Mental illness looms at ‘American sniper’ trial

Eddie Ray Routh, 27, is accused of shooting dead famed US sniper Chris Kyle and another man, Chad Littlefield

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The man on trial for killing the US Navy Seal whose story inspired Oscar-nominated blockbuster “American Sniper” was so mentally ill he did not know what he was doing, a Texas court heard Wednesday.

Eddie Ray Routh, 27, is accused of shooting dead famed US sniper Chris Kyle and another man, Chad Littlefield, at a Texas shooting range in February 2013.

Kyle, officially credited with killing 160 people during four military tours in Iraq, has been lionized in Clint Eastwood’s controversial movie starring Bradley Cooper as the soldier.

Defense lawyer Tim Moore told the opening of the trial in the town of Stephenville that his client, Routh, was “in the grips of a psychosis so severe he did not what he was doing was wrong.”

The 38-year-old Kyle had been helping Routh with post-traumatic stress disorder when the shooting took place.

“Routh thought Kyle and Littlefield wanted to take his life,” Moore told the court in the small rural town, around 100 miles (160 kilometers) southwest of Dallas.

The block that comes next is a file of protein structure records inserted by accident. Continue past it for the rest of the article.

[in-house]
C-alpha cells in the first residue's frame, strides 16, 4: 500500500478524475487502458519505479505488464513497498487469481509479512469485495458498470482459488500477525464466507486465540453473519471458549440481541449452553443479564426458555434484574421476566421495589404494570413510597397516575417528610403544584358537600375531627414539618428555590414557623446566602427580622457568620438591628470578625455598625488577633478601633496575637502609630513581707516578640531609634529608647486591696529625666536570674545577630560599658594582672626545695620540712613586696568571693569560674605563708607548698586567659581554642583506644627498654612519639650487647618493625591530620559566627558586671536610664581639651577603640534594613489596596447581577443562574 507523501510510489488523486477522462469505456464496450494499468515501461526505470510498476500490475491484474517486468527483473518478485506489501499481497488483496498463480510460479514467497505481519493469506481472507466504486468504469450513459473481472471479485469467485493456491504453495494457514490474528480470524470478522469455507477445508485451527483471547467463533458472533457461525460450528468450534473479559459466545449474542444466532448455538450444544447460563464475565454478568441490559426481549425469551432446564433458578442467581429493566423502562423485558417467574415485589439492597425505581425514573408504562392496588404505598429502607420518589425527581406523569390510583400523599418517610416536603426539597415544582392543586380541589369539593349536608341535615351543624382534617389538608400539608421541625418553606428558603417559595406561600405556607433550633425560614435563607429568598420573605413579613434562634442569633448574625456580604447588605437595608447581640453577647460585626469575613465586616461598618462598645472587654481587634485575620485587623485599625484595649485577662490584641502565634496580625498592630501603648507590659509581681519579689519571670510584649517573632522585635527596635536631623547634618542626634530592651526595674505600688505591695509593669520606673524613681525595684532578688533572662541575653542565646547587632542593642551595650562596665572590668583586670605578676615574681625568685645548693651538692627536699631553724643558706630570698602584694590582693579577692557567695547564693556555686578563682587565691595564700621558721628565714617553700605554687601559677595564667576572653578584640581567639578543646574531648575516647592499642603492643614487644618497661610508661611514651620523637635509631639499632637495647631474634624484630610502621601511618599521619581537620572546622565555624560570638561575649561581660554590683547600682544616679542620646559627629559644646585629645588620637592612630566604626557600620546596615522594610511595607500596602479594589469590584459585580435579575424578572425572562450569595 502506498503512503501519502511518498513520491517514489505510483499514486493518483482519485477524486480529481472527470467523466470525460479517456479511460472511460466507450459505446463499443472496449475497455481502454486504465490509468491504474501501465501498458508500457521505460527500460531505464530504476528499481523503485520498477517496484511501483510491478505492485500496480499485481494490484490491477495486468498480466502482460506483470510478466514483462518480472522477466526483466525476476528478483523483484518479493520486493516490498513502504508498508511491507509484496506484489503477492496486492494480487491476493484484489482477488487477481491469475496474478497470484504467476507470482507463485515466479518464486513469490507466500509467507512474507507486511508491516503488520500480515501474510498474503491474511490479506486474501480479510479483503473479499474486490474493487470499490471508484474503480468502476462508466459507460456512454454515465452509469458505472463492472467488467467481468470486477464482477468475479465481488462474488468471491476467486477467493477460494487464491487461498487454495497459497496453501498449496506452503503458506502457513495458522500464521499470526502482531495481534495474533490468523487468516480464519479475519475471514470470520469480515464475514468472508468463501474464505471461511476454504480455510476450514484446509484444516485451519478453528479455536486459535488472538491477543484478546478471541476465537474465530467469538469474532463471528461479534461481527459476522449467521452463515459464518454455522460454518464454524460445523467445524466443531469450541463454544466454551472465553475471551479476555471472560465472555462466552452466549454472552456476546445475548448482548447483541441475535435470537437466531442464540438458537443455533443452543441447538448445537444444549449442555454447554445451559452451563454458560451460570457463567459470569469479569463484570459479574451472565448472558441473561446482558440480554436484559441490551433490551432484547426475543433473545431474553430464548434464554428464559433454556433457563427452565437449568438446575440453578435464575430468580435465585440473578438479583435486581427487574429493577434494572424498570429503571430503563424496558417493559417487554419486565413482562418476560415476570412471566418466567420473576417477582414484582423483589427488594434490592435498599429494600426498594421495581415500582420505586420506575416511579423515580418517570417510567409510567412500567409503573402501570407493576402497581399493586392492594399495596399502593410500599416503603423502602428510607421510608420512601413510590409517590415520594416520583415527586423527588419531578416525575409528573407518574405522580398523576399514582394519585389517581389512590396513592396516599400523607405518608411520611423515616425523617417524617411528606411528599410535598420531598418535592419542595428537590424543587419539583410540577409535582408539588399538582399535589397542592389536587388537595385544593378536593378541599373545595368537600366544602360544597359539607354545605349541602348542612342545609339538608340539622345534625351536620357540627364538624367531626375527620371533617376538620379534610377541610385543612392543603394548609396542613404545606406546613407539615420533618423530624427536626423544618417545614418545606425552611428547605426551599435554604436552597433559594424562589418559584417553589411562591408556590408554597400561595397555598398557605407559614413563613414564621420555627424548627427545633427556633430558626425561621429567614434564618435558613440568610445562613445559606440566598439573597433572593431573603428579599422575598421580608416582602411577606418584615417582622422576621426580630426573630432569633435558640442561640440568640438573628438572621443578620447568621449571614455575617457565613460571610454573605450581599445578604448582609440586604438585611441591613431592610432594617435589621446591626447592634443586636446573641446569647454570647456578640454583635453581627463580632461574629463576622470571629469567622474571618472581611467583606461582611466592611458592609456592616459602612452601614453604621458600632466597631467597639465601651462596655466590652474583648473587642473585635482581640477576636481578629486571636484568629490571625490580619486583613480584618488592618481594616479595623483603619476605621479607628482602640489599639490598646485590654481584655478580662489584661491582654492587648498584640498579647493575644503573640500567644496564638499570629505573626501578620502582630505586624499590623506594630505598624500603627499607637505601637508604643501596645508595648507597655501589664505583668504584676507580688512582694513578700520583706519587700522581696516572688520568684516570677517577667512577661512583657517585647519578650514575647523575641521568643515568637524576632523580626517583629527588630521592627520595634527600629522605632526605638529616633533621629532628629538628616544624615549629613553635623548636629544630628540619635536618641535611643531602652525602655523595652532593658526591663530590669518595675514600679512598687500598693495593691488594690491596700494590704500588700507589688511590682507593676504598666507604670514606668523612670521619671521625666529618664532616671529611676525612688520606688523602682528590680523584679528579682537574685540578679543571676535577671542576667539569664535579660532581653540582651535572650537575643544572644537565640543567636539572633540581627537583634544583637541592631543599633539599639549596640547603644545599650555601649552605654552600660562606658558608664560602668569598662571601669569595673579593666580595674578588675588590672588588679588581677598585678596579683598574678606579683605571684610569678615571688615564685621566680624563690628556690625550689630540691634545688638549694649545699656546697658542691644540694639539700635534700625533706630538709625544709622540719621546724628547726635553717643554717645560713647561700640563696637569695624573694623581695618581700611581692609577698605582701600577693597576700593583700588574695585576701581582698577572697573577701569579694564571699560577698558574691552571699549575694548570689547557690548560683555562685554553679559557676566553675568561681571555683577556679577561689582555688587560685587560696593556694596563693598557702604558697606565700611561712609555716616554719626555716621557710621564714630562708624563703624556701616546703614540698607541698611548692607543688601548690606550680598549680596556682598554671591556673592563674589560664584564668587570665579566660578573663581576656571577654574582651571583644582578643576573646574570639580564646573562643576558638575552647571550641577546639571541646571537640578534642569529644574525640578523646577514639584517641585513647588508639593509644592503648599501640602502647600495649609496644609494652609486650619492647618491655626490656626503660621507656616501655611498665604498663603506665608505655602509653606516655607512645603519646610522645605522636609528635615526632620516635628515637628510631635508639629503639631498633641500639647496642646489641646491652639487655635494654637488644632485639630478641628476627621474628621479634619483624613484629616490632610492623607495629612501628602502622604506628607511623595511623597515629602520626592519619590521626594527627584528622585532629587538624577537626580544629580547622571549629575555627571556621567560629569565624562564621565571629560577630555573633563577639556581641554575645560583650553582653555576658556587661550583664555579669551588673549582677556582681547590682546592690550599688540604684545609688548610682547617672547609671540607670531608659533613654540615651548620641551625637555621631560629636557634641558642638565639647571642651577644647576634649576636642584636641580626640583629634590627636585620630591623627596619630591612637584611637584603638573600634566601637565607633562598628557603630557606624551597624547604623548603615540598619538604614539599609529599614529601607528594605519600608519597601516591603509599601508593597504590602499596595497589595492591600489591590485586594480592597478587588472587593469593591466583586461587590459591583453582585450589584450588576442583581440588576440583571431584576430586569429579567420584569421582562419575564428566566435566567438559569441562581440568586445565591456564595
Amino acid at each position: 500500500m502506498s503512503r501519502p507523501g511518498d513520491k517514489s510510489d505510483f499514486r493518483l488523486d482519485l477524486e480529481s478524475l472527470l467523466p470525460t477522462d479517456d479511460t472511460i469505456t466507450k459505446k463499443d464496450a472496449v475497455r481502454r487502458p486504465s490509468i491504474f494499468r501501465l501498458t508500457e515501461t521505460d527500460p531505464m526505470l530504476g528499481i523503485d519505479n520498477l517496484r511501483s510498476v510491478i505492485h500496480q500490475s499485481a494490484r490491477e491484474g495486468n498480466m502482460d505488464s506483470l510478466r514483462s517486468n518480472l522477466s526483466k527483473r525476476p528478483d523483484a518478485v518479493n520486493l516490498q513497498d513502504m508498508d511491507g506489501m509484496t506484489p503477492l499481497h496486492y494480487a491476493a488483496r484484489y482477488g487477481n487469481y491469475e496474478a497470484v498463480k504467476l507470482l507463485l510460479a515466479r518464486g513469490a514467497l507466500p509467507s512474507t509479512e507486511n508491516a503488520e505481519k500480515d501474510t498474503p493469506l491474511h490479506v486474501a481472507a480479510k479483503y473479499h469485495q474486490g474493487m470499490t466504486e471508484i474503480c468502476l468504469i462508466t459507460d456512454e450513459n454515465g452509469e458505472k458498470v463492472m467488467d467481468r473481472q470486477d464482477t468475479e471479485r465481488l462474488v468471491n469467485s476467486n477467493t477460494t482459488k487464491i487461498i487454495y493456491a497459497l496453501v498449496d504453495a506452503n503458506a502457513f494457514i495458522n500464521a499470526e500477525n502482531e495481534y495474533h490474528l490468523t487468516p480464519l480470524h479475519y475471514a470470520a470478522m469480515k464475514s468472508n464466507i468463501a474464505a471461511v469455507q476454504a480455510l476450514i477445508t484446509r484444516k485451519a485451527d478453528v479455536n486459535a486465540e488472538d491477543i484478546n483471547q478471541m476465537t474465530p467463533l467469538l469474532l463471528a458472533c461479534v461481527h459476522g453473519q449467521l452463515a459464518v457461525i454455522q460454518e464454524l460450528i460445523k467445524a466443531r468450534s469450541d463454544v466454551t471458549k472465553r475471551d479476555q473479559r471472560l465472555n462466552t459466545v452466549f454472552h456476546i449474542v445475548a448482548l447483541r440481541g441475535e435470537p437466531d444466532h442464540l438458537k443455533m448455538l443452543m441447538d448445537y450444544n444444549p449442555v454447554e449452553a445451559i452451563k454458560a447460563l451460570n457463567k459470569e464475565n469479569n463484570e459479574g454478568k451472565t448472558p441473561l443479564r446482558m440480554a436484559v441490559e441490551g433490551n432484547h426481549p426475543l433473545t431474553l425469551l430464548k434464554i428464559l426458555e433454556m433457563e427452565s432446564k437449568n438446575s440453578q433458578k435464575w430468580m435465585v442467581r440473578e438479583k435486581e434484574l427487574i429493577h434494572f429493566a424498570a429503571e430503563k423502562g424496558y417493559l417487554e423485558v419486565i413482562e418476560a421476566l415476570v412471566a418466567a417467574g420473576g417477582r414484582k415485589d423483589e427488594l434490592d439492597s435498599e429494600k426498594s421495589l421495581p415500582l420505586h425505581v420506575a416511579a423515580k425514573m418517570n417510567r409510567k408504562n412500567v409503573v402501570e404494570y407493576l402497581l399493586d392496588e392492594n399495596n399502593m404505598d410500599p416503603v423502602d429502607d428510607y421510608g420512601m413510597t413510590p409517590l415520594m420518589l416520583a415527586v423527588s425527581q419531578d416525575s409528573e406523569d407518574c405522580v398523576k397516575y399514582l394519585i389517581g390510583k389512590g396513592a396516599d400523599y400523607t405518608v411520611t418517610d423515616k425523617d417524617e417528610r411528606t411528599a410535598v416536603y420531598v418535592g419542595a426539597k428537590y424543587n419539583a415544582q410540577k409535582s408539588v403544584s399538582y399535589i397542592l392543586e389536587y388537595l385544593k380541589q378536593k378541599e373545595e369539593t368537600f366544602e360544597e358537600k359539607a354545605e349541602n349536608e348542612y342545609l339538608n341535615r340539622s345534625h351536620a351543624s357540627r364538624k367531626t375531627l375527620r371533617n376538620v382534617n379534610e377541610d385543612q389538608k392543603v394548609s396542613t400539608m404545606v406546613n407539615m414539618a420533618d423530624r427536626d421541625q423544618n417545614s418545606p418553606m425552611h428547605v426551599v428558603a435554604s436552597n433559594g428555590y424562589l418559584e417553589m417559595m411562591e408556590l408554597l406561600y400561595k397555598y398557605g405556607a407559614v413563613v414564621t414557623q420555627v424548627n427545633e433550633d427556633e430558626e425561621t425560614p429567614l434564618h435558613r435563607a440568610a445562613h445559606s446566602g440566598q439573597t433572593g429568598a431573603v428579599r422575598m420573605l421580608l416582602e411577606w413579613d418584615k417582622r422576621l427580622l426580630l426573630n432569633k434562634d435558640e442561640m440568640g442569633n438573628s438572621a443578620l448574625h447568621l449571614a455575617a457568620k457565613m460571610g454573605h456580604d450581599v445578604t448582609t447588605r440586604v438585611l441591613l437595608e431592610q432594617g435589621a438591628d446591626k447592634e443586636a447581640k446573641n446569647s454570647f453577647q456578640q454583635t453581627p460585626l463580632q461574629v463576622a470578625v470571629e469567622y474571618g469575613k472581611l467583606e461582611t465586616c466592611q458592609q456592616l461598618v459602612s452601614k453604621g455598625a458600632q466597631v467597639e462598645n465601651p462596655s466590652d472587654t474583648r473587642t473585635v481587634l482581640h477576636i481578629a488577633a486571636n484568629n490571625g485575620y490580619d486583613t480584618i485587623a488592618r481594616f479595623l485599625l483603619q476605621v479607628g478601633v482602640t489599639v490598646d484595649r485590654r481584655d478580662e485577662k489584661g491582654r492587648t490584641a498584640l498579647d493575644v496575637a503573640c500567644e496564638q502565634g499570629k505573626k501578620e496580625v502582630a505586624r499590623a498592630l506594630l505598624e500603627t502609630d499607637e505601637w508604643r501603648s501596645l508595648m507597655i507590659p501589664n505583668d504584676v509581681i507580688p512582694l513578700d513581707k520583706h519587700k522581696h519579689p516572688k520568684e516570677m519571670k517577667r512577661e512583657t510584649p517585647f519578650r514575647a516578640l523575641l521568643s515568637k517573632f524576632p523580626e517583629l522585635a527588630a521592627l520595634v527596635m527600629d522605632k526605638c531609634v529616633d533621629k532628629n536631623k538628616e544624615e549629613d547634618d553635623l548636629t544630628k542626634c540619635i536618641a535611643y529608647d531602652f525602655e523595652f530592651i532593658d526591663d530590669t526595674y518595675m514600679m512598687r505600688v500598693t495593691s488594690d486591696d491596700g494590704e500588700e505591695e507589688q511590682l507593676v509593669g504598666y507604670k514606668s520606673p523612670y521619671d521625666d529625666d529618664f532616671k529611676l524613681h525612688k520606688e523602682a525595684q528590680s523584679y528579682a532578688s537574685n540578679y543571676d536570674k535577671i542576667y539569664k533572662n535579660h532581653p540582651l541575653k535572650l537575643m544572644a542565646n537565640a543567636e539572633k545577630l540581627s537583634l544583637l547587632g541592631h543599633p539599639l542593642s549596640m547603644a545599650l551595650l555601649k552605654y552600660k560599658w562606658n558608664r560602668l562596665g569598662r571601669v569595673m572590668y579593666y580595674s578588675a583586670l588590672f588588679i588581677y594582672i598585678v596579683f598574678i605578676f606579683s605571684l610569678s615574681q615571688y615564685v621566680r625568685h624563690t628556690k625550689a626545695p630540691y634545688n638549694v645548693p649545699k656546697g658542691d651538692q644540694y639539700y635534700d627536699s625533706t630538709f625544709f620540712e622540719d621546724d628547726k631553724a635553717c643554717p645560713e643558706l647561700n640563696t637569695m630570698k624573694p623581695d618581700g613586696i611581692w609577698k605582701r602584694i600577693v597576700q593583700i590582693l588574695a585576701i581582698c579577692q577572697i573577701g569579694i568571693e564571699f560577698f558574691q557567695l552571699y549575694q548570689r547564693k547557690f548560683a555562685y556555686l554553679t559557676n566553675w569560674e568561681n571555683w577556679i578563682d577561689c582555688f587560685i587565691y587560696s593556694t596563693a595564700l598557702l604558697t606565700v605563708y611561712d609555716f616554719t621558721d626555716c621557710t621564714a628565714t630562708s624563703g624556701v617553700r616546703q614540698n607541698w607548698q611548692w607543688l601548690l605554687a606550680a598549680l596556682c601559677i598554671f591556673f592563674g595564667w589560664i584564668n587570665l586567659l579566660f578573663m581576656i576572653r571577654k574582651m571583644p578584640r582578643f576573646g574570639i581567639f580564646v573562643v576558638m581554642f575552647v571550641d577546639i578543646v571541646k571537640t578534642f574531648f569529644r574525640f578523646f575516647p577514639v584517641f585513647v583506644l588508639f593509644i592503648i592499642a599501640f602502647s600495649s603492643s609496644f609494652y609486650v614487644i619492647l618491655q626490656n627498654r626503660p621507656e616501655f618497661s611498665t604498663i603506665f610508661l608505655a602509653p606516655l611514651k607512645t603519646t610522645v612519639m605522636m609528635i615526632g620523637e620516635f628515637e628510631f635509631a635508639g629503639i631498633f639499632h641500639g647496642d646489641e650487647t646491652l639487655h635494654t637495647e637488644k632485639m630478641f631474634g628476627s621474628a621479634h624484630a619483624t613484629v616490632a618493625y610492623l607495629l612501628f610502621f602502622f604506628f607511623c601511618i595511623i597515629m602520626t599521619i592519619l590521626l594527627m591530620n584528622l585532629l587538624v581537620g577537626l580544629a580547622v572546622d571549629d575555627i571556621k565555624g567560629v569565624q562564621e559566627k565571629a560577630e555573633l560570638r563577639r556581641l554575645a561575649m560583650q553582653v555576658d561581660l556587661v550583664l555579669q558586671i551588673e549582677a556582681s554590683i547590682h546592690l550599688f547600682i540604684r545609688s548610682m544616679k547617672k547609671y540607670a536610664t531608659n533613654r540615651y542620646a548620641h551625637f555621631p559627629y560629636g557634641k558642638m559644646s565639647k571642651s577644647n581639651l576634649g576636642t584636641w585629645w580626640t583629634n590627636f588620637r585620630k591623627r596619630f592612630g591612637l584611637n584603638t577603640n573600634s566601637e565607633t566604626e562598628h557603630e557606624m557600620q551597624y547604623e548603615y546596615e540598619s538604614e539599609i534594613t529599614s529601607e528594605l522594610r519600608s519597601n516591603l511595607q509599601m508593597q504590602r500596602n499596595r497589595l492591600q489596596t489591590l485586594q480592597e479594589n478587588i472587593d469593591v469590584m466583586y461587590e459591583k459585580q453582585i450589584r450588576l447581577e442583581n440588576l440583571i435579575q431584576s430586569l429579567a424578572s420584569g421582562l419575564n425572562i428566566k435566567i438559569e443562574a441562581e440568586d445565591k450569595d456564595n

After the shootings on February 2, 2013, Routh took Kyle’s truck and was later arrested at his sister home.

He allegedly confessed to the killings after complaining that “people were sucking his soul and that he could smell the pigs.”

Prosecutor Alan Nash told the court Wednesday that mental illness “doesn’t take away the ability to know what’s right and wrong.”

Prosecutors have said they will not seek the death penalty during what is expected to be a two-week trial.

Lawyers had questioned whether Routh could receive a fair trial in the small town, given the success of “American Sniper” and the widely held view of Kyle as a hero.

But the judge dismissed an application by Routh’s lawyers to delay the trial.

Eastwood’s film, based on Kyle’s book “American Sniper: The Autobiography of the Most Lethal Sniper in US Military History”, has smashed a series of box office records on the way to winning six Oscar nominations.

However, the film, which has so far earned more than $280 million to become the highest grossing war film in history, has attracted controversy for its depiction of Kyle and its view of the Iraq War.

Critics claim it presents a simplistic, black and white view of the Iraq conflict, and glosses over Kyle’s references to Iraqis in his memoir as “savages.”

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